The slopes of the mountain are home to several snow resorts. Whether you’re a beginner or a more seasoned skier, you’ll find a ski resort that matches your needs. If you’re like me who is just starting out, you can hire a skiing instructor.

One of the most popular is Daisen White Resort, which is just a short walk from Daisen Tourist Information Center and bus stop. This is where I learned to ski.


  • 1-day ticket (weekend, holiday): ¥4,900 adult, ¥3500 child
  • 1-day ticket (weekday): ¥4,300 adult, ¥3500 child
  • 2-day ticket: ¥8600 adult, ¥6500 child
  • Parent-child ticket: ¥7300
  • Half-day ticket: (9am-1pm or 11:30am-5pm): ¥3700 adult, ¥2200 child
  • Nighta ticket (5-9pm): ¥2500
  • Long night ticket (3pm-9pm): ¥3000

A ¥500 security deposit is also collected per person.

Please note that there are periods of the year when the weekday discount isn’t applied.


  • Ski set (ski, boots): ¥3,800 on weekends and holidays, ¥3400 on weekdays
  • Snowboard set (board, boots): ¥3,800 on weekends and holidays, ¥3400 on weekdays
  • Snow wear (top and bottom set): ¥3,800 on weekends and holidays, ¥3400 on weekdays

Daisen White Resort is usually open from late December to March.

How to get there: From JR Yonago Station, take the Daisen Loop Bus to Daisenji. From the bus stop, you can walk to Daisen White Resort. Travel time: 40-50 minutes.

Snowshoeing at Mt. Daisen

Location: Daisen

A snowshoe is a type of footwear used to walk on snow. It looks like a shoe on a sled. The “sled” distributes the weight of the wearer so that you won’t sink even if you’re stepping on thick snow. It’s a bit bulky so it needs some getting used to, but it’s quite easy to learn.

At Mt. Daisen, snowshoeing is one of the activities you may enjoy. You can walk through the snow-covered forest for 2-3 hours, admiring the scenery along the way. If you’re lucky, you also get to see hare and other forest animals. (Small animals, nothing scary.) We tried it and it was a lot of fun. We made it across the forest all the way up to Daisenji Temple and back. Of course, since it’s my first time to use snowshoes, I got buried in snow a couple of times. Haha.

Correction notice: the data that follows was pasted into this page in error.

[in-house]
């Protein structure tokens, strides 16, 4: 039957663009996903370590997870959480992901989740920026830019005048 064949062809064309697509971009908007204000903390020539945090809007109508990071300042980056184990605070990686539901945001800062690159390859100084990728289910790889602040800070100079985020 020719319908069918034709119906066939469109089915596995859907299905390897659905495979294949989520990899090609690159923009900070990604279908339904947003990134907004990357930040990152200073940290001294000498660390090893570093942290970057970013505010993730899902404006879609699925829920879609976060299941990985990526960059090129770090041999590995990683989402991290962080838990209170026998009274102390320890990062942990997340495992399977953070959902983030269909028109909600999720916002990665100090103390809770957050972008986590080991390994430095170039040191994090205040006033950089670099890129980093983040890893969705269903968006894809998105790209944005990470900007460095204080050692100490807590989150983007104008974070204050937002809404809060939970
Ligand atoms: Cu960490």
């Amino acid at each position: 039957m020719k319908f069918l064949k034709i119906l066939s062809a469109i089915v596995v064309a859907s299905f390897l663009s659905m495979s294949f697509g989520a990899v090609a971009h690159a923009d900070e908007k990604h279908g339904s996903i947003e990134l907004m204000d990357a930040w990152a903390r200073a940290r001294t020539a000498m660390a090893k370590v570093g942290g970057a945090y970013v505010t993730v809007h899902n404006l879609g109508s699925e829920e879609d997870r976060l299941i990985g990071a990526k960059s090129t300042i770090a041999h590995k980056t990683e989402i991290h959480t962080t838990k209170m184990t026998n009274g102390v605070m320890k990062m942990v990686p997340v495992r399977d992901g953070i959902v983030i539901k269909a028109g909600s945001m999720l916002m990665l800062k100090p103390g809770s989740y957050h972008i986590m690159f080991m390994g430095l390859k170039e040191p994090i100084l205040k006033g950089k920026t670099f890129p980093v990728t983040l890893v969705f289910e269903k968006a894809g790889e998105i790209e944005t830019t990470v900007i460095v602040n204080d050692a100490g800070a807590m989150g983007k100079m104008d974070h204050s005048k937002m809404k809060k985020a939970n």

Snowshoeing is usually only offered from January to March. Rates: ¥3000-4000, depending on length of tour.

How to get there: From JR Yonago Station, take the Daisen Loop Bus to Daisenji. Travel time: 40-50 minutes.

Daisenji Temple

Location: Daisen

Daisen-ji stands halfway to the top of Mt. Daisen. It has a long history. It was built in 718 . During the Heian period, it was the center of shugendo, a syncretic religion that combines elements from Shinto, Taoism, and Buddhist mountain worship. Eventually, it became a site for the Tendai Buddhist sect until the Meiji Restoration in the late 19th century. It was reopened in 1903.

How to get there: From JR Yonago Station, take the Daisen Loop Bus to Daisenji. From the bus stop, walk to the temple. Travel time: 40-50 minutes.

Sakaiminato Fishing Port Tour

Location: Sakaiminato

Sakaiminato has been the fishing base of Western Japan for many decades now. Facing Japan Sea, Tottori prefecture has all the right conditions for a lot of marine lifeforms to thrive. Hence, it’s no wonder that Tottori is famous for its seafood including mosa-ebi (stalwart shrimp), iwagaki oysters, white squid, and the matsuba crab.

The matsuba crab (male snow crab) and mosa-ebi are two of Tottori’s most immaculate winter treats. Both are packed with soft succulent meat that have a distinct natural sweetness. Both can also be eaten raw, straight from the market. They’re so sweet and flavorful!

Sakai Fishing Port is the largest fish port in Tottori prefecture. If you visit before sunrise, you can have a guided tour of the fishing port and witness a crab auction up close. You’ll see how reps from restaurants from around the prefecture and even other parts of the country bid for crates of precious crabs. I forgot how much the tour is but I remember thinking that it was pretty low.

After the tour, proceed to Sakaiminato Seafood Direct, a nearby market. You’ll find several shops inside, each with their own display and tanks with live crabs and fish. There are tables where you can eat. In fact, during our visit at Sakaiminato Seafood Direct, we bought mosa-ebi (¥1200), found a seat, and munched on them straight away without cooking. If you want a proper sit-down meal, you’ll find a couple of seafood restaurants inside too.

How to get there: Sakai Fishing Port is situated 1.3km from Sakaiminato Station. Walking takes around 30 minutes.

Mizuki Shigeru Road and Museum

Location: Sakaiminato

GeGeGe no Kitaro is one of the most successful manga and anime series in Japan. It’s credited for bringing to a larger audience Japanese mythology and folklore. It was the brainchild of manga artist Shigeru Mizuki, who was raised in Sakaiminato.

Near JR Sakaiminato Station is a road flanked with more than 170 bronze statues of characters from GeGeGe no Kitaro. Walking down this street is like walking into another world. If you’re a fan of the series, you shouldn’t miss this. Not too far away is Mizuki Shigeru Museum, which showcases the life and work of the famous manga artist.

Museum hours: Daily, 9:30am-5pm
Museum entrance fee: Adult, ¥700; Child, ¥300; Foreign passport discounted rate, ¥300.
Road entrance fee: FREE.

How to get there: From JR Yonago Station, take the JR Sakai Line to SAKAIMINATO Station. Travel time: around 45 minutes. Fare: ¥320.